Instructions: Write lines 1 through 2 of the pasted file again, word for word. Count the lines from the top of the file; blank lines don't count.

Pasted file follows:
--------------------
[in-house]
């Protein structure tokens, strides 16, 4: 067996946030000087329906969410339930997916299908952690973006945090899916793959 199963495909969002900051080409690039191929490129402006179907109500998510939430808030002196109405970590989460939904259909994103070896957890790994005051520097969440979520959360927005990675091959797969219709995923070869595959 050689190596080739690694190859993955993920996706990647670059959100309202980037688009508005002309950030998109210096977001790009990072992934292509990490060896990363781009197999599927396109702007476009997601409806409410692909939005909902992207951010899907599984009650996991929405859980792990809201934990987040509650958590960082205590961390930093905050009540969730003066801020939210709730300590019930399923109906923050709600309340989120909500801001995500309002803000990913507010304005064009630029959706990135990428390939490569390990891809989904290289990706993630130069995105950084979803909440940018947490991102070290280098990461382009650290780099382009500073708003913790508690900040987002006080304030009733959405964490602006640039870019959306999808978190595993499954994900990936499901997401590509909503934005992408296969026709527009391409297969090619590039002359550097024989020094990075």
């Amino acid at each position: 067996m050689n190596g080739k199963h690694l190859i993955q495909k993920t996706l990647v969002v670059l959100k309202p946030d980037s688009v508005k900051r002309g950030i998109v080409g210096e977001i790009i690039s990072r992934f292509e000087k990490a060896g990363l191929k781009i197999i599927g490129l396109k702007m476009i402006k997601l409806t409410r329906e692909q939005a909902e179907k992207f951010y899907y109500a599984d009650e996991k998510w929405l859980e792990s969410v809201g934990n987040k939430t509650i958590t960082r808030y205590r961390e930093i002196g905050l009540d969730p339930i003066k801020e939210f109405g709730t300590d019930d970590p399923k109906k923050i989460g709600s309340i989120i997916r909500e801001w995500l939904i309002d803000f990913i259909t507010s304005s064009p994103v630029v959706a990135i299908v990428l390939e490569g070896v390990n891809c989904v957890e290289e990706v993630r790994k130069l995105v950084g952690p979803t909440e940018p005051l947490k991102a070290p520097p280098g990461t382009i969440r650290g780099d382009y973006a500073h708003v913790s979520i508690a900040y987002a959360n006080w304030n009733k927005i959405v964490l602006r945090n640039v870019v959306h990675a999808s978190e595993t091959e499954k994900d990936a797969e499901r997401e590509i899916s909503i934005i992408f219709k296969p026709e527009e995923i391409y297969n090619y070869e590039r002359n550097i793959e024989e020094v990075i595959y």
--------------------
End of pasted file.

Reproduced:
[in-house]
């Protein structure tokens, strides 16, 4: 067996946030000087329906969410339930997916299908952690973006945090899916793959 199963495909969002900051080409690039191929490129402006179907109500998510939430808030002196109405970590989460939904259909994103070896957890790994005051520097969440979520959360927005990675091959797969219709995923070869595959 050689190596080739690694190859993955993920996706990647670059959100309202980037688009508005002309950030998109210096977001790009990072992934292509990490060896990363781009197999599927396109702007476009997601409806409410692909939005909902992207951010899907599984009650996991929405859980792990809201934990987040509650958590960082205590961390930093905050009540969730003066801020939210709730300590019930399923109906923050709600309340989120909500801001995500309002803000990913507010304005064009630029959706990135990428390939490569390990891809989904290289990706993630130069995105950084979803909440940018947490991102070290280098990461382009650290780099382009500073708003913790508690900040987002006080304030009733959405964490602006640039870019959306999808978190595993499954994900990936499901997401590509909503934005992408296969026709527009391409297969090619590039002359550097024989020094990075």